Missouri sets 72-hour wait for women seeking abortions

The Republican-controlled legislature overrode Democratic Gov. Jay Nixon's veto to enact one of the most stringent waiting periods in the nation that includes no exception for cases of rape or incest. [More]
Health law may be reducing pressure on some ERs

Health law may be reducing pressure on some ERs

The Affordable Care Act is relieving financial pressures on some hospitals by reducing unpaid emergency room bills and may also be curbing the growth of such visits, CBS News reports. [More]
USFDA clears Caya- contoured diaphragm for marketing in the United States

USFDA clears Caya- contoured diaphragm for marketing in the United States

The United States Food and Drug Administration (USFDA) has cleared the Caya- contoured diaphragm for marketing in the United States, bringing women one step closer to a new option for safe and effective non-hormonal contraception. [More]
State, Congressional candidates go on the record with health policy issues

State, Congressional candidates go on the record with health policy issues

The physician who is campaigning to become Kansas's Lieutenant Governor talks health care payment models while candidates in Virginia, Massachusetts and Connecticut take on policies ranging from over-the-counter birth control to the interaction between the health law and Medicare. [More]
Research specifically targets males' accessibility to emergency contraception

Research specifically targets males' accessibility to emergency contraception

Male shoppers in search of emergency contraception do not always have an easy time making these purchases and may be turned away at their local pharmacies. [More]
Miriam Hospital receives grant from NIH to prevent spread of sexually transmitted HIV in women

Miriam Hospital receives grant from NIH to prevent spread of sexually transmitted HIV in women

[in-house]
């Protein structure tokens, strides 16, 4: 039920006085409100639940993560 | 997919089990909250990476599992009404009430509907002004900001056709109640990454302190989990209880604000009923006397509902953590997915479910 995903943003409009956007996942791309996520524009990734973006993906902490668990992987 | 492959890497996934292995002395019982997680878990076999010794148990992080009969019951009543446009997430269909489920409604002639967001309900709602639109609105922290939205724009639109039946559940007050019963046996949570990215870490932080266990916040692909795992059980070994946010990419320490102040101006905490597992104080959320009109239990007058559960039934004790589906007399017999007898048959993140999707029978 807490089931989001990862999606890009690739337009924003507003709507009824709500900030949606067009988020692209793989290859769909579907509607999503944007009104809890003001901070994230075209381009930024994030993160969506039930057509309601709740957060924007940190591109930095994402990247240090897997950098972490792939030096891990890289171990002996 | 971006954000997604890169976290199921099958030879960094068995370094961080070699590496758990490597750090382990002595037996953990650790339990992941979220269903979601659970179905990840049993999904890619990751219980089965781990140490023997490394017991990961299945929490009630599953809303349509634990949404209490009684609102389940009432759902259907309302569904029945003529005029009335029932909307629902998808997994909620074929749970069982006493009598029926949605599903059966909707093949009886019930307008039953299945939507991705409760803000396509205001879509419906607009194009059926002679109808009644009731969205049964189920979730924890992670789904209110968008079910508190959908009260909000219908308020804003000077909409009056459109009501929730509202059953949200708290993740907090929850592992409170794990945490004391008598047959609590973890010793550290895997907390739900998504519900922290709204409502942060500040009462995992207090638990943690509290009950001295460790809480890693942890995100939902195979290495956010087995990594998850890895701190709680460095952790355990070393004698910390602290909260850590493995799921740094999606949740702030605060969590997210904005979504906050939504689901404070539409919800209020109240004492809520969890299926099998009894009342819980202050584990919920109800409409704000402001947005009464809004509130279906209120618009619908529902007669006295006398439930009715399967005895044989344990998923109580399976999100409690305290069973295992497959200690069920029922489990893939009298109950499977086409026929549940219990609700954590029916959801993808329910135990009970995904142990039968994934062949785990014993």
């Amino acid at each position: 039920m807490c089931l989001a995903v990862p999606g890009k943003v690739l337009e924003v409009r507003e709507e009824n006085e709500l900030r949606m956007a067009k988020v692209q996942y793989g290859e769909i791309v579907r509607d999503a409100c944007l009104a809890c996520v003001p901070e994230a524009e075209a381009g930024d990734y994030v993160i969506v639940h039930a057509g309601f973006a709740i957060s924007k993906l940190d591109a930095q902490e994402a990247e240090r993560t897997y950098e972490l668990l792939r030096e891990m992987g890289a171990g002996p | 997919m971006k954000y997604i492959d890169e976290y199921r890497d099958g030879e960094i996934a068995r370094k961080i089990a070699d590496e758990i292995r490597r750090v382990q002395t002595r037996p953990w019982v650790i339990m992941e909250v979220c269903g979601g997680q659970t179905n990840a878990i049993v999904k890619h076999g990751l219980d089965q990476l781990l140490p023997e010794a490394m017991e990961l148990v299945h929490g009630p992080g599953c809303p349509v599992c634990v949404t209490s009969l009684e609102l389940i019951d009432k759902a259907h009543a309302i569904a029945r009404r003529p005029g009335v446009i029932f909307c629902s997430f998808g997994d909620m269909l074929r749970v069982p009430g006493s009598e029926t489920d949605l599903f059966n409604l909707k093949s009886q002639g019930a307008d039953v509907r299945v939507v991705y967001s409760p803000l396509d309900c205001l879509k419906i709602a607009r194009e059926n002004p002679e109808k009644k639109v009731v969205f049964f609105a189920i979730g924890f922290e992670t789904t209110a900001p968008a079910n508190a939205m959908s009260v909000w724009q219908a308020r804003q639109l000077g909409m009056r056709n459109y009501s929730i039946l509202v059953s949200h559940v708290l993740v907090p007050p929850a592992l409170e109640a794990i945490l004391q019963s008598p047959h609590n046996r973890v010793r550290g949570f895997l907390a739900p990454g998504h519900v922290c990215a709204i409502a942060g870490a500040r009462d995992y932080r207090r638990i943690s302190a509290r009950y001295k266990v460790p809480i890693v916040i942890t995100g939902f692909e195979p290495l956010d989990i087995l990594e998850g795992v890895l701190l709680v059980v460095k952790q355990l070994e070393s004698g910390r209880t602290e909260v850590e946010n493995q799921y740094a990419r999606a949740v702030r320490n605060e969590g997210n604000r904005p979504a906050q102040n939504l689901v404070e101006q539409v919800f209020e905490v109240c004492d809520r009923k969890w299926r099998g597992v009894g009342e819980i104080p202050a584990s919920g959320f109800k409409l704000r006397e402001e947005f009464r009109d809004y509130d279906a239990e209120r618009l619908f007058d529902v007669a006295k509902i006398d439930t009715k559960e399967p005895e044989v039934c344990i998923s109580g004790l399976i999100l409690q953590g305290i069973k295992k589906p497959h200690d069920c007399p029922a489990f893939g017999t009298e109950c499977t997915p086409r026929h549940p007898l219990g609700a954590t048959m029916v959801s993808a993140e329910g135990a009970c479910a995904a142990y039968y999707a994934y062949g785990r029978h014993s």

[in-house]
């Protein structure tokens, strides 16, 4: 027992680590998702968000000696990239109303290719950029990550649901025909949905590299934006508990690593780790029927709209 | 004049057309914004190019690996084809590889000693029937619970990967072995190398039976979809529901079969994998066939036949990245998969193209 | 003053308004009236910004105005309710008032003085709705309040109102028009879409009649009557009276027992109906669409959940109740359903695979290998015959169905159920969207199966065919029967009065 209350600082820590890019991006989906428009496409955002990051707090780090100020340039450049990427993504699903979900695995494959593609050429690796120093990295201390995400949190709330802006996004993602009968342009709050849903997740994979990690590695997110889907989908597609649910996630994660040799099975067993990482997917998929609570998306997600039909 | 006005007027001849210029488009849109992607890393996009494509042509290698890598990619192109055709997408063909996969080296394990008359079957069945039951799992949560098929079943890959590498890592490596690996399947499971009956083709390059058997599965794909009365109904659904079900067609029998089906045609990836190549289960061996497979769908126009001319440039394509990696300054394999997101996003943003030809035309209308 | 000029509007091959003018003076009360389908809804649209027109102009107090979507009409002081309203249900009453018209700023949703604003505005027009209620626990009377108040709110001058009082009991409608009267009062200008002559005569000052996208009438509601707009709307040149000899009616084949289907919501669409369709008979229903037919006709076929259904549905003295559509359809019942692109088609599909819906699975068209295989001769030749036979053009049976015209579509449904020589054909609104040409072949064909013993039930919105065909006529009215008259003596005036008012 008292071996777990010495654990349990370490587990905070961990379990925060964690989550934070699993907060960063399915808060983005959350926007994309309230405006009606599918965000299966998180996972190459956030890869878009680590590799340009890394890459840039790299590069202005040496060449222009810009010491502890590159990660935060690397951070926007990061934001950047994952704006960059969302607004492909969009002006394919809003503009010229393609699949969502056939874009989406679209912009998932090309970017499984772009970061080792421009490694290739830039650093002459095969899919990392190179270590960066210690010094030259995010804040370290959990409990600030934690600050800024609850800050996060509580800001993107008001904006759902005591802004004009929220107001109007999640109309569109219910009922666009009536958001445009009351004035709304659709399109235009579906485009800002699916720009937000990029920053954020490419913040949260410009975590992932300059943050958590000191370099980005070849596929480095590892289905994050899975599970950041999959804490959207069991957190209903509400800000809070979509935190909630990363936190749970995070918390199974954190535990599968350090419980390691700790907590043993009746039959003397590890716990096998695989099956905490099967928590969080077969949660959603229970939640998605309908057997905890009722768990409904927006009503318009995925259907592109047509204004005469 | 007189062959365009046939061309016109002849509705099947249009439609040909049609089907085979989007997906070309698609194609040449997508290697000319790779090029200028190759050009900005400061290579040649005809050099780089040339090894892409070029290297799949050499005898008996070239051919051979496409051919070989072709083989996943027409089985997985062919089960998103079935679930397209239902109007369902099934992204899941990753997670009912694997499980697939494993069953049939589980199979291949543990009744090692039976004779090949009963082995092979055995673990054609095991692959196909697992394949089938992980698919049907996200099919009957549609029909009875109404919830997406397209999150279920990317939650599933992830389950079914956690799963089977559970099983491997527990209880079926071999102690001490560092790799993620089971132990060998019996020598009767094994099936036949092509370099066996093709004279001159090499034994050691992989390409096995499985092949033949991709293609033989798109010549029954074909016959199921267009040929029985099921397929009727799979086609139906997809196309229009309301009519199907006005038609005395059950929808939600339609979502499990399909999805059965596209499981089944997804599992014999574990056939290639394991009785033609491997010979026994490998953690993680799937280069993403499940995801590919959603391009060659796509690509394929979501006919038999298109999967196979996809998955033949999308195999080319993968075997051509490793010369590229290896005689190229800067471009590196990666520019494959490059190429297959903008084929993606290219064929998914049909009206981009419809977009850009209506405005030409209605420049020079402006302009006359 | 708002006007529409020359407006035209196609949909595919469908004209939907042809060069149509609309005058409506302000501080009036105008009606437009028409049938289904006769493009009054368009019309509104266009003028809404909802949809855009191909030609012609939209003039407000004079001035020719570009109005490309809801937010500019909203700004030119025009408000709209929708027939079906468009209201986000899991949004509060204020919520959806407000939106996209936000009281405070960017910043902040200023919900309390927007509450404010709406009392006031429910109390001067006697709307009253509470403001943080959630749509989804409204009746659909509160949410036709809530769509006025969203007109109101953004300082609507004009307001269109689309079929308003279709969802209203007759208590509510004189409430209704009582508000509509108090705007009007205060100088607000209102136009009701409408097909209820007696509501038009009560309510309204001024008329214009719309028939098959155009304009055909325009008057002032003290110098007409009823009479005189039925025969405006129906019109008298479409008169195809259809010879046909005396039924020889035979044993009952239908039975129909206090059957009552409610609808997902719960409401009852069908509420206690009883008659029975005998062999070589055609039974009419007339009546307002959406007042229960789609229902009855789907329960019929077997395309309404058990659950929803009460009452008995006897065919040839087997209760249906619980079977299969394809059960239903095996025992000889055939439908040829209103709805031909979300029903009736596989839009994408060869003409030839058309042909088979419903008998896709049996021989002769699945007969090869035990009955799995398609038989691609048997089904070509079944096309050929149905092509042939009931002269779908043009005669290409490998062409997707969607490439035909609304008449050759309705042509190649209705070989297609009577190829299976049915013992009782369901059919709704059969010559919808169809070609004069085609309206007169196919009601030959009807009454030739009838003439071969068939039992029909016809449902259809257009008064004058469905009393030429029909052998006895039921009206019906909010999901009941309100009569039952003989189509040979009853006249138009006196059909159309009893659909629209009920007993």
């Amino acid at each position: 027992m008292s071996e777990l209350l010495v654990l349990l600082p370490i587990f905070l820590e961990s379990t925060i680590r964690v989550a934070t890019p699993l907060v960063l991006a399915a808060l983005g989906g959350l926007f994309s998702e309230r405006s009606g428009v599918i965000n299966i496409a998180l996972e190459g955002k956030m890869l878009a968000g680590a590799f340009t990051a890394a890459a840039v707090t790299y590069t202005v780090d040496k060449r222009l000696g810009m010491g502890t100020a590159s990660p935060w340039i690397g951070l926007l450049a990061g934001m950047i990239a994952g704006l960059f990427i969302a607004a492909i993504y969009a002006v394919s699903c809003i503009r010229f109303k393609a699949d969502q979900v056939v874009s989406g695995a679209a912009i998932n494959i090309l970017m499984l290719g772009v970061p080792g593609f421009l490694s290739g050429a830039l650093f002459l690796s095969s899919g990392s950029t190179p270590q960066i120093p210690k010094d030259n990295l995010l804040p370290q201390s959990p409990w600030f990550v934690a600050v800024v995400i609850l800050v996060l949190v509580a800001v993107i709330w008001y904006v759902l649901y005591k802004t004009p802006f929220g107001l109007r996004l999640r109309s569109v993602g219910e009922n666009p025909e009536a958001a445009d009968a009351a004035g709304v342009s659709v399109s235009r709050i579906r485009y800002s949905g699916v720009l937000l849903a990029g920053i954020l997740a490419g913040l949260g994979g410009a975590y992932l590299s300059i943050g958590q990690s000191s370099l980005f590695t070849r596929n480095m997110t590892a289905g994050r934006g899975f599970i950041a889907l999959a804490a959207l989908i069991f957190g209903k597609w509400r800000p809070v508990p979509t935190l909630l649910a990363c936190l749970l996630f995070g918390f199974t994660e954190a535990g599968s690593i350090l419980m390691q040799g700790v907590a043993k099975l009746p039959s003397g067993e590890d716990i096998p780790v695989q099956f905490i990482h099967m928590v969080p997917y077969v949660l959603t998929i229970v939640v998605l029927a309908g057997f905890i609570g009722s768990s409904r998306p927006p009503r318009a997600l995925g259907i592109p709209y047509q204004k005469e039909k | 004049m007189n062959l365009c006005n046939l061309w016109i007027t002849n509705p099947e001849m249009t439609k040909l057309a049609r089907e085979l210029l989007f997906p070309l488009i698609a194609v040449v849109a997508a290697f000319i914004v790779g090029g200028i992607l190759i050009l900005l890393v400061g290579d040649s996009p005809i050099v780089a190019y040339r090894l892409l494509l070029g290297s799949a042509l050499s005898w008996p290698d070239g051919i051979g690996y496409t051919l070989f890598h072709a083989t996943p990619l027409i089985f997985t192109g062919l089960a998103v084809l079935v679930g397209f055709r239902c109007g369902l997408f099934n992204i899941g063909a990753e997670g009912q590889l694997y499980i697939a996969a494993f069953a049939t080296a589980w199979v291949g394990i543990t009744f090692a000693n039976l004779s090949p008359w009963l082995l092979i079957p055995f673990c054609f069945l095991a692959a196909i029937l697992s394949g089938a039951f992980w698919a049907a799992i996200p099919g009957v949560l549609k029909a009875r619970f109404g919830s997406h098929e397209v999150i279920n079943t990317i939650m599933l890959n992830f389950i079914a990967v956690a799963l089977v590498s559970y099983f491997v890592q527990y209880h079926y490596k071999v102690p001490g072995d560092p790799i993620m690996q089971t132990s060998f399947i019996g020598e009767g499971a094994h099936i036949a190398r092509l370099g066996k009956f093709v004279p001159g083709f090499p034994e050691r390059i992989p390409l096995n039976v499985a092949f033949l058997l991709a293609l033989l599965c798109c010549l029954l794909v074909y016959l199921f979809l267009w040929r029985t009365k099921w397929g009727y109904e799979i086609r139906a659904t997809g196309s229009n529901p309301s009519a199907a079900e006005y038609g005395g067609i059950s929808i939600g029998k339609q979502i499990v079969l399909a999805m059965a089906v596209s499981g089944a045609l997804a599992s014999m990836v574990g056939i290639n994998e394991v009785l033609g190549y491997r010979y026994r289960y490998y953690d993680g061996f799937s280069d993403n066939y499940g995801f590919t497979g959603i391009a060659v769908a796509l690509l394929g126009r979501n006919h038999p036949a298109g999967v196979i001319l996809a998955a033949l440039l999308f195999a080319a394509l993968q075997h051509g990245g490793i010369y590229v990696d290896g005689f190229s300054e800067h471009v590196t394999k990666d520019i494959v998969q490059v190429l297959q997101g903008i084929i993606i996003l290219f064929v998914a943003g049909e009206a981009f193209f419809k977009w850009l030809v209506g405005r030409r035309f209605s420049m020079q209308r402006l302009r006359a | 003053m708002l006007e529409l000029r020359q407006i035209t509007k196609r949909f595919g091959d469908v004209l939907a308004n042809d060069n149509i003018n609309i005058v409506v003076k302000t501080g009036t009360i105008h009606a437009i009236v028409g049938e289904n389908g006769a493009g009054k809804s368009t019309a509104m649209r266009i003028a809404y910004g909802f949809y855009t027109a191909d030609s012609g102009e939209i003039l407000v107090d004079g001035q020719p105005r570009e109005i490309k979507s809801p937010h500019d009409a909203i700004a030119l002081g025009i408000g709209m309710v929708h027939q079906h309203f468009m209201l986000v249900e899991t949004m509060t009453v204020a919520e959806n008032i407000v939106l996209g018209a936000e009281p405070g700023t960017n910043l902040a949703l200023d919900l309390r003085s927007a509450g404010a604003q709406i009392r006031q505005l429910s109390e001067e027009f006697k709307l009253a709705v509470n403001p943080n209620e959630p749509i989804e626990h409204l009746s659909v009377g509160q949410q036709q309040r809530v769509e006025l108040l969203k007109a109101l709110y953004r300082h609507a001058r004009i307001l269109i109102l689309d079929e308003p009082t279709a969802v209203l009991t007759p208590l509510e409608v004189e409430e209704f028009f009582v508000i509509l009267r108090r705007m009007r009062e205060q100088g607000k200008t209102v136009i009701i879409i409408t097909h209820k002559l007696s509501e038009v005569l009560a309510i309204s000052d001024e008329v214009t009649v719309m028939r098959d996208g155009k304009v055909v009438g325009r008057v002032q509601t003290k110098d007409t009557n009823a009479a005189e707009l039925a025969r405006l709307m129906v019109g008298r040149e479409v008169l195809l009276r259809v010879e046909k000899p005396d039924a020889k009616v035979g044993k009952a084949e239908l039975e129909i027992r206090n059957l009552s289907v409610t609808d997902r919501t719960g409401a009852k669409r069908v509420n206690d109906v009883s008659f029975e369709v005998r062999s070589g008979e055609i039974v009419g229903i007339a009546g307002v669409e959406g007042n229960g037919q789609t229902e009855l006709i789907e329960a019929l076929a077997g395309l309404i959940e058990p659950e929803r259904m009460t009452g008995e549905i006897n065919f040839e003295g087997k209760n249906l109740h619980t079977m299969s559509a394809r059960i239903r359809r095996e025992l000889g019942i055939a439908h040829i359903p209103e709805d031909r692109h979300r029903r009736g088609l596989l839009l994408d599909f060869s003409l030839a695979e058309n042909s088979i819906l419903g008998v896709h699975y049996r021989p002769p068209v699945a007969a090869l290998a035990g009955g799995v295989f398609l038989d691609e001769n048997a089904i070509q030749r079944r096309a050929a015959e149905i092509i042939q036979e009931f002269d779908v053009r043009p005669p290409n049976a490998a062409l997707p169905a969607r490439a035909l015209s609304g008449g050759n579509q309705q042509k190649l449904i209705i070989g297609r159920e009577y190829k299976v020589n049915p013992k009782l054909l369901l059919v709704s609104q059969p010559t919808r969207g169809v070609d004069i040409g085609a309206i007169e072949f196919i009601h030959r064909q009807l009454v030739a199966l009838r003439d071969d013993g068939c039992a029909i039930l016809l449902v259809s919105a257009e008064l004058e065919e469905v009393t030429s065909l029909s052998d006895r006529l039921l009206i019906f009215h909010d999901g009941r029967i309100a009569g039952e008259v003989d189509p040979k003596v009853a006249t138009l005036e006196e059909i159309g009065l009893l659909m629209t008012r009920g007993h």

The Miriam Hospital is part of a research collaboration that has received a $20 million grant from the National Institutes of Health (NIH) to develop an intravaginal ring (IVR) that can deliver powerful antiretroviral (ARV) drugs to prevent the spread of sexually transmitted HIV in women. [More]
Viewpoints: Health spending on the rise; GOP's new 'passion for the pill'

Viewpoints: Health spending on the rise; GOP's new 'passion for the pill'

The latest federal estimates of health care spending offer some good news: The growth rate for spending in 2013 will remain at a low level for the fifth straight year. [More]
Women's health issues key in Colorado Senate race

Women's health issues key in Colorado Senate race

News outlets examine how contraception issues and the health law are playing in the Colorado and Kentucky Senate races. [More]
First Edition: September 4, 2014

First Edition: September 4, 2014

Today's headlines include reports about a new government report that predicts a rebound in national health spending. [More]

Over-the-counter birth control issue finds its way into midterm election debates

Some Republican Senate candidates have expressed support for allowing certain types of contraception to be sold without a prescription. Critics say it is part of a strategy to "muddy the waters" regarding the Hobby Lobby case. [More]
First Edition: September 3, 2014

First Edition: September 3, 2014

Today's headlines include reports about how insurers and consumers are bracing for round two as the health law's online insurance marketplaces prepare for open enrollment season. [More]

Obamacare questions: What about Taxes? Will employer insurance last?

When Congress passed the Affordable Care Act, it required health insurers, hospitals, device makers and pharmaceutical companies to share in the cost because they would get a windfall of new, paying customers. [More]